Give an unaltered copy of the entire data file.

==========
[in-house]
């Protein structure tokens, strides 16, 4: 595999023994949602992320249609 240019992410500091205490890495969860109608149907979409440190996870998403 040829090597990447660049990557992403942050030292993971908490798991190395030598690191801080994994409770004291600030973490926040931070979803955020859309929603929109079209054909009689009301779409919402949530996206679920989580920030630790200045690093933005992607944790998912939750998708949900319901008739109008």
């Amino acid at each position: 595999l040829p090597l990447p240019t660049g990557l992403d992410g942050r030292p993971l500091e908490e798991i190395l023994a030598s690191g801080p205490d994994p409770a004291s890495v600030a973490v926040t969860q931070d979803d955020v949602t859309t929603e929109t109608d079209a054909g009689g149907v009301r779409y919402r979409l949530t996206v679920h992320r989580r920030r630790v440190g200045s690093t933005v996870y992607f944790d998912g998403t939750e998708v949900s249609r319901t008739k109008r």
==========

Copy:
[in-house]
């Protein structure tokens, strides 16, 4: 595999023994949602992320249609 240019992410500091205490890495969860109608149907979409440190996870998403 040829090597990447660049990557992403942050030292993971908490798991190395030598690191801080994994409770004291600030973490926040931070979803955020859309929603929109079209054909009689009301779409919402949530996206679920989580920030630790200045690093933005992607944790998912939750998708949900319901008739109008």
């Amino acid at each position: 595999l040829p090597l990447p240019t660049g990557l992403d992410g942050r030292p993971l500091e908490e798991i190395l023994a030598s690191g801080p205490d994994p409770a004291s890495v600030a973490v926040t969860q931070d979803d955020v949602t859309t929603e929109t109608d079209a054909g009689g149907v009301r779409y919402r979409l949530t996206v679920h992320r989580r920030r630790v440190g200045s690093t933005v996870y992607f944790d998912g998403t939750e998708v949900s249609r319901t008739k109008r």